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Is Loperamide an Opioid?

Loperamide is an over the counter medication that controls diarrhea. It is also available in higher strengths with a prescription. Loperamide acts on the same opioid receptors in the brain as opioid-based drugs such as heroin or prescription painkillers but is not a true opioid. The National Institute on Drug Abuse does list Loperamide as an opioid drug; however, unlike other opioids, Loperamide does not cross the blood-brain barrier. Therefore, the effects of this opioid antagonist drug do not cause the same euphoria or high like other traditional opiates. In recent years, men and women suffering from substance use disorders have attempted to take extremely large doses of loperamide in hopes of achieving an opioid high. However, this instead leads to severe health complications and a high risk of overdose. Is Loperamide an Opioid?

How is Loperamide Abused?

NIDA reports that in the last two decades, Loperamide is abused mostly by opiate addicts attempting to diminish physical withdrawal symptoms that occur with opiate addiction. Loperamide is the active medication in name brand over the counter medications such as Imodium and Kaopectate and others. When abused, Loperamide has the potential to cause accidental overdose and cardiovascular toxicity (including racing heart and even cardiac arrest). “Loperamide is an over-the-counter anti-diarrheal medication that is available under brand names such as Imodium, Kaopectate 1-D, Maalox Anti-Diarrheal, and Pepto Diarrhea Control. Because it acts at mu-opioid receptors, which regulate movement in the intestinal tract, it is an opioid medication. There are reports of its being misused by drug users to stave off opioid withdrawal or possibly even to get high…Misuse of Loperamide has been reported since 2003.” (NIDA) When taken as directed, Loperamide is an effective anti-diarrhea medication. The recommended dosage to relieve diarrhea symptoms is 4mg (two 2mg tablets) followed by 2 mg (one tablet) every few hours and not to exceed 16 mg in 24 hours. Persons who are taking Loperamide for preventing opiate addiction withdrawal symptoms are taking upwards of 200 mg to 400 mg of Loperamide. In these large doses, users report that Loperamide does cause mild euphoria and will ward off opiate withdrawal symptoms.

High Doses of Immodium (Loperamide) Are Dangerous

Loperamide will not cause euphoric effects when taken as directed. Therefore, for people who are struggling with an addiction to opiates in their desperation, they will not flinch at taking such a high dose of Loperamide if it provides them relief. Ingesting Loperamide to relieve withdrawal symptoms and even to get high, is an indication of a severe addiction to opioids. Opioid addiction often continues for several years because, after only a few months of regular use, opiates cause physical dependence/addiction. Physical dependence/addiction to drugs means that the user will experience extreme physical withdrawal symptoms that cannot be tolerated without medication or more (opiate) drugs. Opioid withdrawal symptoms include:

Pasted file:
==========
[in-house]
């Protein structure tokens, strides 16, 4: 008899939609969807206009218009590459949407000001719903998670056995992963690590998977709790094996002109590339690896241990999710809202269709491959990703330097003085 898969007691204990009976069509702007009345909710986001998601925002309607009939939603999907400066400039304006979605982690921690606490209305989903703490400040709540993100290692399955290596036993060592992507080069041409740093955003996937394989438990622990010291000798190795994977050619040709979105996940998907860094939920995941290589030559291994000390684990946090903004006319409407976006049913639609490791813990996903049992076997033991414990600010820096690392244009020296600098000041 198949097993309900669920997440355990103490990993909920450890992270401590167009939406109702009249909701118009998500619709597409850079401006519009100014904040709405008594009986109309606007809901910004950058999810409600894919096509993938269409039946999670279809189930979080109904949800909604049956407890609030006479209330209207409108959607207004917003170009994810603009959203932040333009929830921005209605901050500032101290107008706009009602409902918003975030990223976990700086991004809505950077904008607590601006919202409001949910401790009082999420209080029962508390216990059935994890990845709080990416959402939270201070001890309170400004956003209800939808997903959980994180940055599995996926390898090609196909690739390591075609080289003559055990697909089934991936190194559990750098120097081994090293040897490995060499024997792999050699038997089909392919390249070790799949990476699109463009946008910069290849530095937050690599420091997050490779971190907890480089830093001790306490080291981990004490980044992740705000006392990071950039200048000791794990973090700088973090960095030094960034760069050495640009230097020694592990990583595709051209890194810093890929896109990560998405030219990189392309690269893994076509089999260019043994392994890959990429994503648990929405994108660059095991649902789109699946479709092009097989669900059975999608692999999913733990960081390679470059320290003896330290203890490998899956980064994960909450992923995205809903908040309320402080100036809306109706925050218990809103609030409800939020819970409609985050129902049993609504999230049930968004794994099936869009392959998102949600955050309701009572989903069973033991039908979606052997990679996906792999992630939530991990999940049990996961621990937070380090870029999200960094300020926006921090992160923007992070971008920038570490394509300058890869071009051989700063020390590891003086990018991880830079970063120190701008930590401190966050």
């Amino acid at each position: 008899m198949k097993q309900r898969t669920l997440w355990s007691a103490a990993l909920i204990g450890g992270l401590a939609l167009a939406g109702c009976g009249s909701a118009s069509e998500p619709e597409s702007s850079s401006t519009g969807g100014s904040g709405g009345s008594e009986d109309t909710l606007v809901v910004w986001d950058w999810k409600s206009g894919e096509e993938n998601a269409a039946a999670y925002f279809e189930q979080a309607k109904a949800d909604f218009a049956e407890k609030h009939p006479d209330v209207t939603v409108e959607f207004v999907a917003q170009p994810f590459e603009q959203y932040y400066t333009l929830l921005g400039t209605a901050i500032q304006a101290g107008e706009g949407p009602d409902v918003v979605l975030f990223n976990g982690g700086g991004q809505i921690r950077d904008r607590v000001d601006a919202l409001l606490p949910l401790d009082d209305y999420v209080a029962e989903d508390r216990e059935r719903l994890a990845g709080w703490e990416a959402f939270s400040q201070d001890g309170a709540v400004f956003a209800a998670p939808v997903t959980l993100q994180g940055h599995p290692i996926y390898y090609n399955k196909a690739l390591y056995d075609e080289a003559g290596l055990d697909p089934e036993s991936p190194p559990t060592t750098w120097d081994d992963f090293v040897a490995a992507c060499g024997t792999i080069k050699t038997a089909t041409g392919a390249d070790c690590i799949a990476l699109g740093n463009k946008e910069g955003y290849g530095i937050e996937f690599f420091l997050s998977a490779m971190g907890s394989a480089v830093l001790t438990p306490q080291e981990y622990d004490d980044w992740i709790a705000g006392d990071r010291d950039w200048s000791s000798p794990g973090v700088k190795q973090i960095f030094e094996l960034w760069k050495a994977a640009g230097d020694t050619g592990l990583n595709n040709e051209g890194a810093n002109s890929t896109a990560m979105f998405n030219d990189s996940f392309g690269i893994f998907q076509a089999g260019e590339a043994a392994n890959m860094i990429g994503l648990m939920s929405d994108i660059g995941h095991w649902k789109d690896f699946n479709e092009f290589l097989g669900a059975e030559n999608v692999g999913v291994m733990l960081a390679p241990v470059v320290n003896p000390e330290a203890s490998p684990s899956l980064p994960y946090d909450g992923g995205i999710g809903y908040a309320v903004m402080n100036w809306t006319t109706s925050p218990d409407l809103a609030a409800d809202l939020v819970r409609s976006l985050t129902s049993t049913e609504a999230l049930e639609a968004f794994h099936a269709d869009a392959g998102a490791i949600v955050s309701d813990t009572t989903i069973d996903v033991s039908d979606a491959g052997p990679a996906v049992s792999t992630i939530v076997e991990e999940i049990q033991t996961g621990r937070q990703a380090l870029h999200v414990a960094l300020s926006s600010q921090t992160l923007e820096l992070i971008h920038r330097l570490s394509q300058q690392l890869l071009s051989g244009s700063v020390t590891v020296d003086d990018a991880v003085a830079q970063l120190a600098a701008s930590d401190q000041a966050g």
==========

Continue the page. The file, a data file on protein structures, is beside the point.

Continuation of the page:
• Cold and flu-like symptoms (sneezing, runny nose, fever)
  • Diarrhea and vomiting
  • Cold sweats and chills
  • Severe insomnia
  • Muscle spasms and body aches
  • Agitation and anxiety
  • Intense cravings for an opioid drug
  • An inability to function- generally

The most common opioid drugs people get addicted to are heroin, Fentanyl, or prescription pain killers (Vicodin, Oxycontin, etc.). Since the onset of the national opioid epidemic, there has been more and more information available on the internet on how to prevent or cure opiate addiction withdrawal symptoms, and Loperamide is one drug that gets mentioned as a cure. Unfortunately, Loperamide will not end an addiction to opiates. What is most common for opiate addicts is that they use Loperamide when they have run out of their opioid drug and need relief from their withdrawal symptoms.

Can You Become Addicted to Loperamide?

Loperamide addiction is possible. Although it is not as potent as other opioid drugs, it can get a person high if they take massive doses. The most likely addiction present when a person is abusing Loperamide is an addiction to heroin, synthetic opioids, or prescription pain killers. When a person is regularly using Loperamide to ward off withdrawal symptoms or to get high, they must be treated for an addiction to opioids. The critical component that is necessary when a person decides to get professional help for their opiate addiction is a medically supervised detox. Medically supervised detoxification from opioid addiction provides safe medications that minimize and reverse the physical withdrawal symptoms that this addiction causes.

Get Help You Need With Opioid Abuse

Evoke Wellness at Miramar offers advanced medically supervised opioid addiction detox services. Clients are medically assessed by our physicians who specialize in opioid addiction and prescribed medications that prevent discomfort during their detoxification from opiates. Our medically supervised detox unit works directly with our opiate treatment center. All clients are encouraged to continue their recovery from opioid addiction and continue into one of our treatment programs.